We’re becoming more and more aware of the fact that children have a lot less time to play outdoors, with a wealth of studies citing the negative effects of spending time on electronic devices, having less freedom to roam without parental supervision and indoor play times. The good news is that the benefits of outdoor play are huge, and you can gain a lot of these benefits no matter how young or old you are. Today is National Playday, the theme this year is Play Builds Children and that seems like a great excuse to tell you about some of these amazing benefits.
Climbing, crawling, jumping, carrying, outdoor play is perfect for big movements that build muscles and burn energy. Being outside provides so much more space for big movement, and it’s even better when there are places to climb trees, build dens or balance along big logs. Join in with your child’s play and you’ll get all of these benefits too! Alongside that, getting deeply involved in tying knots for making swings, or building shelters helps children to develop their fine motor skills (the ones which help them to tie their shoe laces and to hold a pen)
The sense of relaxation that you feel when you go outdoors is one of our favourite things here at the Wildlife Trust, in fact its one of the many reasons lots of us do the work that we do. Outside play gives you access to sunlight, which is great for Vitamin D production that helps to boost mood. Simply being outdoors is good for our health and happiness, but engaging with nature through play is a great way of improving your mental wellbeing.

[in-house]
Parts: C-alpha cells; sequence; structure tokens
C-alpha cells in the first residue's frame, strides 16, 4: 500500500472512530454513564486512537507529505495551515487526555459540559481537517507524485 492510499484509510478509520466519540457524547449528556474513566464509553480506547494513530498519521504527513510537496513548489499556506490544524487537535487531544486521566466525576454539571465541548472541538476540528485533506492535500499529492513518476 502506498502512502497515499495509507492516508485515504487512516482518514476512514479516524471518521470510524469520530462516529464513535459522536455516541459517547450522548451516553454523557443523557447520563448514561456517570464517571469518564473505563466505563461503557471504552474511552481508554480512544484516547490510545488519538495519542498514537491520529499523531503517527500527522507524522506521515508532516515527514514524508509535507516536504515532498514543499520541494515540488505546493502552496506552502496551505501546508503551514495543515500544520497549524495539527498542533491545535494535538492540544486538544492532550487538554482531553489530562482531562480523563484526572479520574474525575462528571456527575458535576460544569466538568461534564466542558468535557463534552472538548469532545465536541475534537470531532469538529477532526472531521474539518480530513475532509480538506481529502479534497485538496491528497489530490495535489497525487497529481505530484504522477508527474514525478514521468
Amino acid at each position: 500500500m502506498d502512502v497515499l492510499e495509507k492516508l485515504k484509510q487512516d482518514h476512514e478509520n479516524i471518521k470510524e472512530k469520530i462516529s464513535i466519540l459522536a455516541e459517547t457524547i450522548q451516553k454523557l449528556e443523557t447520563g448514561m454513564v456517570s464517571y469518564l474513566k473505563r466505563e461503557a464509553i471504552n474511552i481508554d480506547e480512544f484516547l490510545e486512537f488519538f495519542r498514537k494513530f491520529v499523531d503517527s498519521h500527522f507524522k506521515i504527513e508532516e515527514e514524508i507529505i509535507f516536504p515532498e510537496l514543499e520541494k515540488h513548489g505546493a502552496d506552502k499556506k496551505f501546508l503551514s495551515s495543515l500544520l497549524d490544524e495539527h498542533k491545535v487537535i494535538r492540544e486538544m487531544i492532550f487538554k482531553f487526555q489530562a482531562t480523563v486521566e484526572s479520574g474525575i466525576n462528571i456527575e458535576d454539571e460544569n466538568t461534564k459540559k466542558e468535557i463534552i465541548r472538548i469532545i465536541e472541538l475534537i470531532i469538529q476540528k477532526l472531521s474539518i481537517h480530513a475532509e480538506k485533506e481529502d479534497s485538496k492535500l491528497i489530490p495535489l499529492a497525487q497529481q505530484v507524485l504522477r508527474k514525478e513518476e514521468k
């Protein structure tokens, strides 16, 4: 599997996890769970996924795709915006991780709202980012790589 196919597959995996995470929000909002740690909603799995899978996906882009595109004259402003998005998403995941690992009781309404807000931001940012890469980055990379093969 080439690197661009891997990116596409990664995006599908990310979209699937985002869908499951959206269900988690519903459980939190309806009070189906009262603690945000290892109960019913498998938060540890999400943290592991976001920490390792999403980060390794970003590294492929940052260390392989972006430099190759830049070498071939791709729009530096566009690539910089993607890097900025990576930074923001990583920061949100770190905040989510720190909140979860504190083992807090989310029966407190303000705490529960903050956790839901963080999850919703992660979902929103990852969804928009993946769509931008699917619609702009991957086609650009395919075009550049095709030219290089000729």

Learning through play
Maria Montessori said ‘play is the work of the child’. Play is how children learn, they work through problems to find different solutions and test them, and they role play different situations to understand them. Children need to play in order to learn and it’s essential this play is self-directed, freely chosen and motivated by the child’s needs. Outdoor play offers a unique experience for children, providing them with a whole range of objects that can become something else, and wide open spaces and tiny hiding places that can become a part of a child’s game.
Whether it’s climbing a tree, balancing along a fallen log or swinging from an outdoor swing, enabling children to take calculated risks which they have the opportunity to think about and access with an adult is really beneficial. All of our Education Officers are trained to enable risky play in a way that balances the risks and the benefits for children.
Connecting to nature
Outdoor play allows children to get up close and personal with some of our amazing UK wildlife. Children can spend hours investigating and categorising minibeasts, creating woodlice houses, or telling stories about the birds and mammals and the signs they leave behind. Connecting to nature brings benefits for mental health and wellbeing, happiness and health but it also fosters a love of wildlife that will stay with your child forever. Many of the people who work for the Wildlife Trust have tales of playing outdoors in nature as children, and a lot of us would cite these first experiences as on of the reasons we became the people we are today.
You don’t need us to enjoy outdoor play, we manage over 50 nature reserves across Hampshire & the Isle of Wight, and with the fantastic coast line accessible in both counties there are plenty of amazing places to play. But if you fancy joining us for some outdoor play this August we have some amazing activities taking place. From Wildlife Tots to Wildbeach, campfire cooking to minibeast hunting there’s plenty of opportunities for outdoor play during our events. Take a look at our website for more information and to book.